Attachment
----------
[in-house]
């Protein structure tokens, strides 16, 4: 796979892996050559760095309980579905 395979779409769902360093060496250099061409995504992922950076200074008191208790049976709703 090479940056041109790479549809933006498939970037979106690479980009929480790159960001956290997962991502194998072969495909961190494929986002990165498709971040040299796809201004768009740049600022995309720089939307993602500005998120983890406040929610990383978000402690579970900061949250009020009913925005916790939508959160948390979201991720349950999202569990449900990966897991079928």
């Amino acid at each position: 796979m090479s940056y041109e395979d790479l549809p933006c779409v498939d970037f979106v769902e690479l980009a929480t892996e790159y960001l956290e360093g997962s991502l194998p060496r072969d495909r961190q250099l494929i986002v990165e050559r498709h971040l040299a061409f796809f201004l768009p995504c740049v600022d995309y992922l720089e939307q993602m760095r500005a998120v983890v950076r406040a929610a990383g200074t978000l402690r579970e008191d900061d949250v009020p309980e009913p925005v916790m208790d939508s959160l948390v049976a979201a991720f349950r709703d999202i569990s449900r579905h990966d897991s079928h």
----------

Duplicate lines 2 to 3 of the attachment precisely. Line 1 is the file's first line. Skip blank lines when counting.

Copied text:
């Protein structure tokens, strides 16, 4: 796979892996050559760095309980579905 395979779409769902360093060496250099061409995504992922950076200074008191208790049976709703 090479940056041109790479549809933006498939970037979106690479980009929480790159960001956290997962991502194998072969495909961190494929986002990165498709971040040299796809201004768009740049600022995309720089939307993602500005998120983890406040929610990383978000402690579970900061949250009020009913925005916790939508959160948390979201991720349950999202569990449900990966897991079928």
């Amino acid at each position: 796979m090479s940056y041109e395979d790479l549809p933006c779409v498939d970037f979106v769902e690479l980009a929480t892996e790159y960001l956290e360093g997962s991502l194998p060496r072969d495909r961190q250099l494929i986002v990165e050559r498709h971040l040299a061409f796809f201004l768009p995504c740049v600022d995309y992922l720089e939307q993602m760095r500005a998120v983890v950076r406040a929610a990383g200074t978000l402690r579970e008191d900061d949250v009020p309980e009913p925005v916790m208790d939508s959160l948390v049976a979201a991720f349950r709703d999202i569990s449900r579905h990966d897991s079928h």